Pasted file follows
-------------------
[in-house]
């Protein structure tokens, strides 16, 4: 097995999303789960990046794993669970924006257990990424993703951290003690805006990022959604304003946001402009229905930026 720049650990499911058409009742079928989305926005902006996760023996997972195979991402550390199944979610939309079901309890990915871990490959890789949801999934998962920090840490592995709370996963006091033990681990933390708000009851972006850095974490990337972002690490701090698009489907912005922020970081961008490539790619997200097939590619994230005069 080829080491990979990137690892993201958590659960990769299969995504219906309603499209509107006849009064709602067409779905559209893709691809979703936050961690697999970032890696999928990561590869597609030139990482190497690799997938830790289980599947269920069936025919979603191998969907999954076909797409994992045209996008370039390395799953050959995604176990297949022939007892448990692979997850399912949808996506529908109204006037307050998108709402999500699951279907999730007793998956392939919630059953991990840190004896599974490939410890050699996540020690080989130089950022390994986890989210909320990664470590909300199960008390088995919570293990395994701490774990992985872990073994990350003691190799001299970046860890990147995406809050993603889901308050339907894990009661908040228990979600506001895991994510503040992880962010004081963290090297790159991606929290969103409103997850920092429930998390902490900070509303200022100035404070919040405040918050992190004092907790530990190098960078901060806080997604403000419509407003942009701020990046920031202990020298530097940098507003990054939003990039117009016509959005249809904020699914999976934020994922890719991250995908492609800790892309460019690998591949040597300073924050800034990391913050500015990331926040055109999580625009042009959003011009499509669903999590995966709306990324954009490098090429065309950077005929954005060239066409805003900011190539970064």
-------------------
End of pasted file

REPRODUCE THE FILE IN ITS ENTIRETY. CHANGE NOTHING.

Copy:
[in-house]
């Protein structure tokens, strides 16, 4: 097995999303789960990046794993669970924006257990990424993703951290003690805006990022959604304003946001402009229905930026 720049650990499911058409009742079928989305926005902006996760023996997972195979991402550390199944979610939309079901309890990915871990490959890789949801999934998962920090840490592995709370996963006091033990681990933390708000009851972006850095974490990337972002690490701090698009489907912005922020970081961008490539790619997200097939590619994230005069 080829080491990979990137690892993201958590659960990769299969995504219906309603499209509107006849009064709602067409779905559209893709691809979703936050961690697999970032890696999928990561590869597609030139990482190497690799997938830790289980599947269920069936025919979603191998969907999954076909797409994992045209996008370039390395799953050959995604176990297949022939007892448990692979997850399912949808996506529908109204006037307050998108709402999500699951279907999730007793998956392939919630059953991990840190004896599974490939410890050699996540020690080989130089950022390994986890989210909320990664470590909300199960008390088995919570293990395994701490774990992985872990073994990350003691190799001299970046860890990147995406809050993603889901308050339907894990009661908040228990979600506001895991994510503040992880962010004081963290090297790159991606929290969103409103997850920092429930998390902490900070509303200022100035404070919040405040918050992190004092907790530990190098960078901060806080997604403000419509407003942009701020990046920031202990020298530097940098507003990054939003990039117009016509959005249809904020699914999976934020994922890719991250995908492609800790892309460019690998591949040597300073924050800034990391913050500015990331926040055109999580625009042009959003011009499509669903999590995966709306990324954009490098090429065309950077005929954005060239066409805003900011190539970064």